We had The Big Bamboo pretty much to ourselves all day. We spent the day straight chilling – reading, walking the beach, laying in hammocks, laying on the beach, sitting on the beach, sitting on benches at the beach, snorkeling, and drinking beers. Even I partook in the snorkeling – and I didn’t die! And also saw some really cool ocean shit.

Oh, and Jake and I got engaged.

>>Insert super romantic engagement story here. The kind where Jake has his best friend help him scope out a spot to ask Liz to marry him earlier in the day, then later has said best friend (ahem, Scott) ride rental bike with best friend’s beautiful girlfriend (ahem, Nicky) sitting on the bike handlebars on sketchy back roads to the target spot to secretly photograph the moment. Cue the part of the story when Jake asks Bob to use his drone to capture our walk down the beach, but doesn’t tell him why. Signal the part of the story where Jake decides to get down on one knee earlier than intended, just as Bob’s drone turns back towards home because it is running low on battery, and best friend is still 100 meters down the beach hiding with beautiful girlfriend in some prickly bushes. Prompt response of “Holy shit, yes! Get up!” in private moment. Enter laughter and smiles and initial celebrations – and post event photo shoot.<<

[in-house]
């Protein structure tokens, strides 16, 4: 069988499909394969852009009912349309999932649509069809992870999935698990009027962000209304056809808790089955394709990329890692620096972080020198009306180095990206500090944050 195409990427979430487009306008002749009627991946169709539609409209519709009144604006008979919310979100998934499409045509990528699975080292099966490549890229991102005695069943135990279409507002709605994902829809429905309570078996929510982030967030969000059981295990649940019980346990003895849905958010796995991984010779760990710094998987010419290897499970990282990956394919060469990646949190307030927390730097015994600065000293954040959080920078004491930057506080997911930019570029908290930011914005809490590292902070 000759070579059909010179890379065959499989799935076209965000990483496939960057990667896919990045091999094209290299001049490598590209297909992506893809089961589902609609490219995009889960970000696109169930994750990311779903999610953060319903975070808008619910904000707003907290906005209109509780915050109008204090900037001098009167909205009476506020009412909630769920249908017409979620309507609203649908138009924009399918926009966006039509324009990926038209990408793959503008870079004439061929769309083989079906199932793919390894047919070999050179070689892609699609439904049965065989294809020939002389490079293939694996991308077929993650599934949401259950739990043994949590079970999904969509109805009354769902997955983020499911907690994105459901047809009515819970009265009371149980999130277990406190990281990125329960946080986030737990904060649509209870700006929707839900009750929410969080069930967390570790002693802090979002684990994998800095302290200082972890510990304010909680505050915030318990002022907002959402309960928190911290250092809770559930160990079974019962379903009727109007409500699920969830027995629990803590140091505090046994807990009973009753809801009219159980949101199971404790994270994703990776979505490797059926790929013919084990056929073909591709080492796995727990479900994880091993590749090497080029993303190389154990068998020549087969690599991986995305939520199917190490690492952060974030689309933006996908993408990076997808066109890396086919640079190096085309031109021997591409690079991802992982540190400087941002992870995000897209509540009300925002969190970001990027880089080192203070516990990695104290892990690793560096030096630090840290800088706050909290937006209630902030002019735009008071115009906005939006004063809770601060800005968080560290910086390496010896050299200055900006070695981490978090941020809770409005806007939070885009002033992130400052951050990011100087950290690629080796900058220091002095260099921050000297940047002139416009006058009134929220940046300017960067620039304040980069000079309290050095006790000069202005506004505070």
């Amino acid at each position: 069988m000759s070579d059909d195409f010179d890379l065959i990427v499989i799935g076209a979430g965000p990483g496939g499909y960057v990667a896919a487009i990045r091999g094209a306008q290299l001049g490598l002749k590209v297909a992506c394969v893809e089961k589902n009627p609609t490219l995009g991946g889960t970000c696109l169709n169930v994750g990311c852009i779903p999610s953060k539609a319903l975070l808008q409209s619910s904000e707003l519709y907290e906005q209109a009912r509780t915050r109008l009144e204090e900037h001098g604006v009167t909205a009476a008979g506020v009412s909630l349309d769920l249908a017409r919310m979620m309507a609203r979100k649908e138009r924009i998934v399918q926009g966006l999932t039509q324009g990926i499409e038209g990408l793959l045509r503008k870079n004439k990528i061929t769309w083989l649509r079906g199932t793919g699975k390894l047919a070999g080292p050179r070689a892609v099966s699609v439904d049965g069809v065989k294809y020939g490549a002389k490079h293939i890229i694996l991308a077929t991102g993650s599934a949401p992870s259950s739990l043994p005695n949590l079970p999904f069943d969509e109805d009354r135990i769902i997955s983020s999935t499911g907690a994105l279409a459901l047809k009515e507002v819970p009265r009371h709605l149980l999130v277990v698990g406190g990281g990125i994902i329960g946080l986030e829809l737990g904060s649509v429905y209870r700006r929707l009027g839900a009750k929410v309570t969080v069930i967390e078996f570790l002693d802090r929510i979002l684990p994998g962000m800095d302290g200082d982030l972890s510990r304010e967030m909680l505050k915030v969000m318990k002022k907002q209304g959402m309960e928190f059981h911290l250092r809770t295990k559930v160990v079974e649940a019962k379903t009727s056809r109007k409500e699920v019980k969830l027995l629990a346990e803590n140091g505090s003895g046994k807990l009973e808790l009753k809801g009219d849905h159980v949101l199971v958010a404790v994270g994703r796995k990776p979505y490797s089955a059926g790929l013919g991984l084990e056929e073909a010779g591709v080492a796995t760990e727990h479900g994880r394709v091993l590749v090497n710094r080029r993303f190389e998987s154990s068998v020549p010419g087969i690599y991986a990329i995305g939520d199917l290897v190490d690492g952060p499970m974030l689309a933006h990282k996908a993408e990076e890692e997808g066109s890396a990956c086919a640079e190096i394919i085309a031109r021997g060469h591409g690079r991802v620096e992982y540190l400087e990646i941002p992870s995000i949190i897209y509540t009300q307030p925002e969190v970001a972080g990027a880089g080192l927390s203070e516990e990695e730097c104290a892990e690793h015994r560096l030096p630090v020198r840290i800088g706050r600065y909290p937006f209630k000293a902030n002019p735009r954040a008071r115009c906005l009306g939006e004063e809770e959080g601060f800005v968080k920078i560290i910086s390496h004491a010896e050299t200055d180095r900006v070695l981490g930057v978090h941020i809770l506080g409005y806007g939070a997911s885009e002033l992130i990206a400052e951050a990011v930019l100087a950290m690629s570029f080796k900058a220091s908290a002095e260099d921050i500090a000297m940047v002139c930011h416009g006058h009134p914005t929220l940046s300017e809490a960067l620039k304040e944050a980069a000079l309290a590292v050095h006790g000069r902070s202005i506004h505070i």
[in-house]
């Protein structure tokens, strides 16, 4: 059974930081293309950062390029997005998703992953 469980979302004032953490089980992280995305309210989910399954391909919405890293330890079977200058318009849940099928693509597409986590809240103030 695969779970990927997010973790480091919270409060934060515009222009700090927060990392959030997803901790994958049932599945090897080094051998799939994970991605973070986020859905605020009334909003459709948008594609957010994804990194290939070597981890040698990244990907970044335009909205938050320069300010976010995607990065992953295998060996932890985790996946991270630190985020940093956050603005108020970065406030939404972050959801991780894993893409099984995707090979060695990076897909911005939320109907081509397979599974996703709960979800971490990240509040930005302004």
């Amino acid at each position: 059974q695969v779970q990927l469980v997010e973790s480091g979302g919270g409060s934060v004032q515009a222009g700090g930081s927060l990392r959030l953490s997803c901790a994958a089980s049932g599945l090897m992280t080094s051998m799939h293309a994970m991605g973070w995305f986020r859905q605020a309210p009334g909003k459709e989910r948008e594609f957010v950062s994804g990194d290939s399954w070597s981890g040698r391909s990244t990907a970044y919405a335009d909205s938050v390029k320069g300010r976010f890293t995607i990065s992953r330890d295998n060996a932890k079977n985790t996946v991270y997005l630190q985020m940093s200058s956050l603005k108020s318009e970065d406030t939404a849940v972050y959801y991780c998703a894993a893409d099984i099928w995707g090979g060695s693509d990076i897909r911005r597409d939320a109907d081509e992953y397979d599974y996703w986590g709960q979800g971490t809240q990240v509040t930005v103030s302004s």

Cue: Even more celebrating -drinking & dancing- than has become typical on our sailing trip thus far. Oh, and some limboing to this really great No Mercy song on repeat for good measure. Apparently Anegada residents really appreciate the musical genius of No Mercy – specifically their song ‘Where Did You Go?’


The next morning was a little rough.

Luckily (?), the waters on our sail from Anegada to Jost Van Dyke weren’t rough. Which is because there was very little wind. Which meant that there was to be very little sailing. We spent a lot of time under motor that day.

Oh, another fun sailing fact for you. Being under motor tends to allow the boat to rock more. Which means increased risk of sea sickness! Yay!

Nicky loaned me one of her prescription nausea patches at this point. She really is a goddess amongst women.

Prescription nausea patches are really neat. And by neat, I mean they F you up pretty good. Who needs Colorado anyways?!

So, I spent most of this passage happily asleep in Jake’s lap.

Thank god for our Captain and First Mate. They carried on – and got their pretty useless crew to Jost Van Dyke without a hitch.

We made a brief stop over at Sandy Spit to say ‘hi’ to Bob’s dear friend Gordy, who left Bob’s life way too soon.

Then we motored over to and moored on the East side of Jost Van Dyke in Long Bay near Foxy’s Taboo. We ventured out in our ding-a-ling to find the hike to Bubbly Pool.

Bubbly Pool is ‘nature’s jacuzzi’. It’s an inlet of ocean water that is completely calm, and then – whoosh – in comes the ocean. And in come the bubbles!

And if Bubbly Pool wasn’t neat enough, we were gifted with an awesome double rainbow (DOUBLE RAINBOW!!) on our hike back to Foxy’s for a drink.